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Stories like this show why prosecutors are scared to go after police shootings

Cross the police, and you won't be able to cross this line.
Cross the police, and you won't be able to cross this line.
Barry Williams / Getty Images News

A New Mexico district attorney's latest experience shows exactly why government prosecutors are often reluctant to go after police officers involved in shootings.

On Monday, Bernalillo County District Attorney Kari Brandenburg charged two Albuquerque Police Department officers with murder for the shooting death of James Boyd, a 38-year-old homeless man, in March. On Tuesday, Brandenburg told local news station KRQE News 13 that city officials locked out a top prosecutor from her office from a briefing for a separate police shooting that occurred earlier in the day.

Deputy City Attorney Kathryn Levy, who represents the Albuquerque Police Department, reportedly told the prosecutor that Brandenburg's office has "a conflict of interest" and can't attend the briefing because it already charged officers in the Boyd case, according to Brandenburg.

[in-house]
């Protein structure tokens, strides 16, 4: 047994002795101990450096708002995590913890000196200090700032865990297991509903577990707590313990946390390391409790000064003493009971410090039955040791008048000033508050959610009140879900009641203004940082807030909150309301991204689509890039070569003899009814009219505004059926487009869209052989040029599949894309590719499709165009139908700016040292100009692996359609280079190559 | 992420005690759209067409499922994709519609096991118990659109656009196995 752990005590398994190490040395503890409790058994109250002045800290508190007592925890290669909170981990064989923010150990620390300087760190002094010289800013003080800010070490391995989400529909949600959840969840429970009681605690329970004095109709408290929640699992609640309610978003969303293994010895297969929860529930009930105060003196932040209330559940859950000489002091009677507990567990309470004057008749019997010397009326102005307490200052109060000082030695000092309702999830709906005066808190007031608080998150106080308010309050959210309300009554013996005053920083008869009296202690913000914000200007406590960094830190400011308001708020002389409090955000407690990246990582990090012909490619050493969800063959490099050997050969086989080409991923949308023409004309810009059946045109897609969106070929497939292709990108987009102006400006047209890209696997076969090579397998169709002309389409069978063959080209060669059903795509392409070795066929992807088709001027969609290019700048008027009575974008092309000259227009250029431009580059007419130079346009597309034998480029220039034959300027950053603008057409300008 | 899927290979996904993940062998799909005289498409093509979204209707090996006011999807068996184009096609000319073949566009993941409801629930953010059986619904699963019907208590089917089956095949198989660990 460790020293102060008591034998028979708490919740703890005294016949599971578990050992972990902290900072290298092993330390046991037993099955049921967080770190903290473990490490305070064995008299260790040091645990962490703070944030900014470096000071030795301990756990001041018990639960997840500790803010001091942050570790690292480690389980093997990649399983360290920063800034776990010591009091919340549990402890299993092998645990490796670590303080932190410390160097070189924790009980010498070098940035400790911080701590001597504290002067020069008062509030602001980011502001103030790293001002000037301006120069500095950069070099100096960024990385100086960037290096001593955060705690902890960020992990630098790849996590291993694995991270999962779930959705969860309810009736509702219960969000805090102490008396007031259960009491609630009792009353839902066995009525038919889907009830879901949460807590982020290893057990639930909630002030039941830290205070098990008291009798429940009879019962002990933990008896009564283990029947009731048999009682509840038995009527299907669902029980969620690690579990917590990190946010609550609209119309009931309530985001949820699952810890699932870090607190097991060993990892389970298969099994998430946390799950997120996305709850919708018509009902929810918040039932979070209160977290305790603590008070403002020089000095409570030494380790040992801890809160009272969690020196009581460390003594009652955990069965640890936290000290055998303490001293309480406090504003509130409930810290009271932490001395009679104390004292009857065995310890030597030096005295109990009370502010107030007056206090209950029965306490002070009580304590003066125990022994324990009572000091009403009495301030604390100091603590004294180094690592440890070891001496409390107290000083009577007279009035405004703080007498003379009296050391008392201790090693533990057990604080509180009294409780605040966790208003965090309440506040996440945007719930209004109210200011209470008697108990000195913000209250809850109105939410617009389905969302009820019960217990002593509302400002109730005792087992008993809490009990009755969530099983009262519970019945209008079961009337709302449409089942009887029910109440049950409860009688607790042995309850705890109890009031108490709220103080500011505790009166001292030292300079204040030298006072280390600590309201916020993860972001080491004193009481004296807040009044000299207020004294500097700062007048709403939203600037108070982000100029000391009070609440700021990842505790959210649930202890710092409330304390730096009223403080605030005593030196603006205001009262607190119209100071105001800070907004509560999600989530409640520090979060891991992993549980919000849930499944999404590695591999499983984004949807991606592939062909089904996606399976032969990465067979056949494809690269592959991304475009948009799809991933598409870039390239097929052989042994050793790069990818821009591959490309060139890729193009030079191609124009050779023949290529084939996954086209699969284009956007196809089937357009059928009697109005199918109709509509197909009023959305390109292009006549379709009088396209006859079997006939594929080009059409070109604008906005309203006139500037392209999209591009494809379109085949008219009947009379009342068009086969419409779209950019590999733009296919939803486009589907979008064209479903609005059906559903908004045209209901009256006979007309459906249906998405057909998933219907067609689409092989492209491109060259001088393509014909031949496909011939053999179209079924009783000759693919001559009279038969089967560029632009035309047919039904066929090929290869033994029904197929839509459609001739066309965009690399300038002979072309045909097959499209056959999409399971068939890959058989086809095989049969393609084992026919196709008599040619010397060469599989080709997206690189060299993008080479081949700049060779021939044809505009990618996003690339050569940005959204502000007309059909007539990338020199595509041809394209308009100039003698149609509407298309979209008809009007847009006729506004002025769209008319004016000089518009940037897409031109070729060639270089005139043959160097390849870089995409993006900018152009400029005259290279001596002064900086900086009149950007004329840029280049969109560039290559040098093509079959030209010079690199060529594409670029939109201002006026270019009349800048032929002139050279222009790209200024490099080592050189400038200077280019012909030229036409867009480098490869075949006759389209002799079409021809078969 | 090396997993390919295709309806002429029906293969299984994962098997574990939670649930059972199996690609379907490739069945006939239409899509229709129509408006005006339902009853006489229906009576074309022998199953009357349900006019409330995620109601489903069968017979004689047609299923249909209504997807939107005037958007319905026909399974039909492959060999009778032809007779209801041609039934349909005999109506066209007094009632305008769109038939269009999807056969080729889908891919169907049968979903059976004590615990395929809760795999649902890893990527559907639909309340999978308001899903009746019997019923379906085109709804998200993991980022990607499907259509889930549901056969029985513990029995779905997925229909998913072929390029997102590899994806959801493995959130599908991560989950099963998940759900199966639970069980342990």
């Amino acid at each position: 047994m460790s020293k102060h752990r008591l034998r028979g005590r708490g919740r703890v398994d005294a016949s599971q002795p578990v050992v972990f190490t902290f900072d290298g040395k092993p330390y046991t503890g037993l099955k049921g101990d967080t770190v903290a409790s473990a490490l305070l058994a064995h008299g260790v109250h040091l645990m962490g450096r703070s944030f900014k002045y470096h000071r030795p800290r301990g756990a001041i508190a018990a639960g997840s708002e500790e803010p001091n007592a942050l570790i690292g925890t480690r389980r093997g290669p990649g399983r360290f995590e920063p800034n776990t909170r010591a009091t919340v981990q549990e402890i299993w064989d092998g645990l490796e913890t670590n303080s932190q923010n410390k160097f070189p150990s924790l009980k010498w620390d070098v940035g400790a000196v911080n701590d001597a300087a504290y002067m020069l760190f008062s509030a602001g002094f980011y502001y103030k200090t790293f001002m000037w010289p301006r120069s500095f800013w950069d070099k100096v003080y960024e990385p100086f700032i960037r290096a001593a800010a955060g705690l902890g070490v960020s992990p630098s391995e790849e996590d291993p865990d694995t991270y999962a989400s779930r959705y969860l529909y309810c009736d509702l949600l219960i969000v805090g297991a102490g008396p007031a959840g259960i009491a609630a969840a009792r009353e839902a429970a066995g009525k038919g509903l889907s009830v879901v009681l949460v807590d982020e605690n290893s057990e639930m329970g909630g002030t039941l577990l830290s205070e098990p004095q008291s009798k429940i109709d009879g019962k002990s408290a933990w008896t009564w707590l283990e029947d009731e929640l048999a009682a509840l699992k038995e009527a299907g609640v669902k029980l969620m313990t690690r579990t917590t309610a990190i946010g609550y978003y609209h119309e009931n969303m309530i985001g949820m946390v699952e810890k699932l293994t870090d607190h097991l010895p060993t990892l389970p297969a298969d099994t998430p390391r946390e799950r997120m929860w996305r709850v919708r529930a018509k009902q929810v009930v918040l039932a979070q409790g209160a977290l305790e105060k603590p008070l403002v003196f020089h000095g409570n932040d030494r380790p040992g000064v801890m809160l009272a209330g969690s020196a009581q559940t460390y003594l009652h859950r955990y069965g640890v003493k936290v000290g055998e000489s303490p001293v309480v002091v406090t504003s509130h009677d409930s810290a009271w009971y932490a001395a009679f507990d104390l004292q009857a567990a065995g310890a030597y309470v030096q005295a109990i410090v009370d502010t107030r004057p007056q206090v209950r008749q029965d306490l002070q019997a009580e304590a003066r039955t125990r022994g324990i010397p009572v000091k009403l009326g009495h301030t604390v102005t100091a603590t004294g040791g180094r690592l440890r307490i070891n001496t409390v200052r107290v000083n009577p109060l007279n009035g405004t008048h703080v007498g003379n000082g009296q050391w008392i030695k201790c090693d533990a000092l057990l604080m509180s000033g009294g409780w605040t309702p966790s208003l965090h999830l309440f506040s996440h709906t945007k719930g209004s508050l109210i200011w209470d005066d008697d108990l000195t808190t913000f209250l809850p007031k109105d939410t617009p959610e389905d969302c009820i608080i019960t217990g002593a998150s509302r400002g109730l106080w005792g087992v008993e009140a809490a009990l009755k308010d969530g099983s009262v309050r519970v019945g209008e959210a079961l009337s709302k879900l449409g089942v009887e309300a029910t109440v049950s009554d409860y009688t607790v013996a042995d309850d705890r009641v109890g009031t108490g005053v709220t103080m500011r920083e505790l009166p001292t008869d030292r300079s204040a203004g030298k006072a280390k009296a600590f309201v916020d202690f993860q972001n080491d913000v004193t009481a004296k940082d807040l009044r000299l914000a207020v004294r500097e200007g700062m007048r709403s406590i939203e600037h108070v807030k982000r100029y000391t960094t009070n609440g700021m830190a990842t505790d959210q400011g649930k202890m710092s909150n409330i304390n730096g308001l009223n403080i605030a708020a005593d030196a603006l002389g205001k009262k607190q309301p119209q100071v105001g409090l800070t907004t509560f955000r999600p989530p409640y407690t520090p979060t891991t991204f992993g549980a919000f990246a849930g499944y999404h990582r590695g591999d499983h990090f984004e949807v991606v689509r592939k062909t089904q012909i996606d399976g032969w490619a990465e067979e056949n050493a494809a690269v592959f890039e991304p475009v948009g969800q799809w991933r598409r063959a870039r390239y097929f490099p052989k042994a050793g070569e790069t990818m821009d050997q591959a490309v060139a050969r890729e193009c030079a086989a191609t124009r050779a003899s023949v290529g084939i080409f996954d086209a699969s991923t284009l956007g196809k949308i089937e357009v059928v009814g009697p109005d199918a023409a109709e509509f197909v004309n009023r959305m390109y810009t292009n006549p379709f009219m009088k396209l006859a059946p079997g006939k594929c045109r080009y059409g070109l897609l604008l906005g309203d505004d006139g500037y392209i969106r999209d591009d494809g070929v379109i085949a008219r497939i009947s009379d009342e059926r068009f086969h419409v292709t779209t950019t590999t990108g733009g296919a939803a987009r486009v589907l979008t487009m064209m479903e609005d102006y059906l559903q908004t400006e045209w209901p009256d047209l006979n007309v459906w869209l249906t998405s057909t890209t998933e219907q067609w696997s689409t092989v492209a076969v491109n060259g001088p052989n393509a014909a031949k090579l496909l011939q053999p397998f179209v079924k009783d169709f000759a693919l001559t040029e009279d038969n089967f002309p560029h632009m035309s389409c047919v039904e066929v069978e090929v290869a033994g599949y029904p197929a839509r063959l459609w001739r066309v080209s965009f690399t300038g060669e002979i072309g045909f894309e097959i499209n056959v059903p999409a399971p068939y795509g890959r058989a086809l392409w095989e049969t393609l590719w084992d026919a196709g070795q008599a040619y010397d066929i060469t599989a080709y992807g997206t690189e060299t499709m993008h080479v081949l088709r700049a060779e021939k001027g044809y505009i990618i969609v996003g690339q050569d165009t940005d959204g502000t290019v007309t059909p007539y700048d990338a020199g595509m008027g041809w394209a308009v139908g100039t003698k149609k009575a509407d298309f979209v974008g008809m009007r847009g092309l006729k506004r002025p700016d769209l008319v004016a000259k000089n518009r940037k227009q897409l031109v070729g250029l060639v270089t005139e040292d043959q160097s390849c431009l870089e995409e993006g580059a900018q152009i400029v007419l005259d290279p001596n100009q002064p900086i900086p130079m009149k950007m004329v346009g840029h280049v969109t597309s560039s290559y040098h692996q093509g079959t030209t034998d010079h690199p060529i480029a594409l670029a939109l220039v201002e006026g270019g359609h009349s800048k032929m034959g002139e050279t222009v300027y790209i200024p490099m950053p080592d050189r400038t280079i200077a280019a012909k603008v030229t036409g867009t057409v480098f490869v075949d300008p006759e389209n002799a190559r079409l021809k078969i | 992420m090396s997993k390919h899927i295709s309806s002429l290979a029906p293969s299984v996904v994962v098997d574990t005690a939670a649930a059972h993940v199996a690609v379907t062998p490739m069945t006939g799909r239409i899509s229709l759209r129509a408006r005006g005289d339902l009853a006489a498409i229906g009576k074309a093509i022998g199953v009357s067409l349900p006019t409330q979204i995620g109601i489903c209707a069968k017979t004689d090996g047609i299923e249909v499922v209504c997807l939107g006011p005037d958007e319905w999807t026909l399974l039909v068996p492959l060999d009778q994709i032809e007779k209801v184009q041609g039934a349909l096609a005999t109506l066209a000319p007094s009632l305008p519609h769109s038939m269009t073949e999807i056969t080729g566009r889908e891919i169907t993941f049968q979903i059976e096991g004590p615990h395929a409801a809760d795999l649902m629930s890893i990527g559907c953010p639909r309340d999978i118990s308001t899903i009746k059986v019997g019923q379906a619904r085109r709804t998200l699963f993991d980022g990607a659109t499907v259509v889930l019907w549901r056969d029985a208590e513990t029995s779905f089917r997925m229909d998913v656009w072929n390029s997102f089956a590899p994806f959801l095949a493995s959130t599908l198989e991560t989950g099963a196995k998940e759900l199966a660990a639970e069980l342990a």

Levy couldn't be reached for comment on Wednesday. KRQE reported that Levy "refused to answer questions" when contacted on Tuesday evening.

Brandenburg's accusation, if true, reinforces exactly why prosecutors can be so reluctant to go after police, as protesters argued was the case during the grand jury investigation for the August 9 police shooting of Michael Brown in Ferguson, Missouri.

Prosecutors need to build and maintain a good relationship with police to be successful at their everyday jobs, since cops usually investigate the criminal cases prosecutors are working on.

"They do work in the courts … everyday with police officers," Thomas Nolan, a criminologist at the Merrimack College of Massachusetts, said in December. "They forge professional relationships with them. Sometimes they have personal relationships with them."

If prosecutors can't maintain those relationships, their jobs become much more difficult. Police departments and their supporters can — and, as Brandenburg's example shows, will — ostracize officials who go after them. For a prosecutor whose election often relies on getting big indictments in criminal cases, the risk of being shut out by police can prove too much.

Further reading: Grand juries usually don't indict police officers. Should they be changed?

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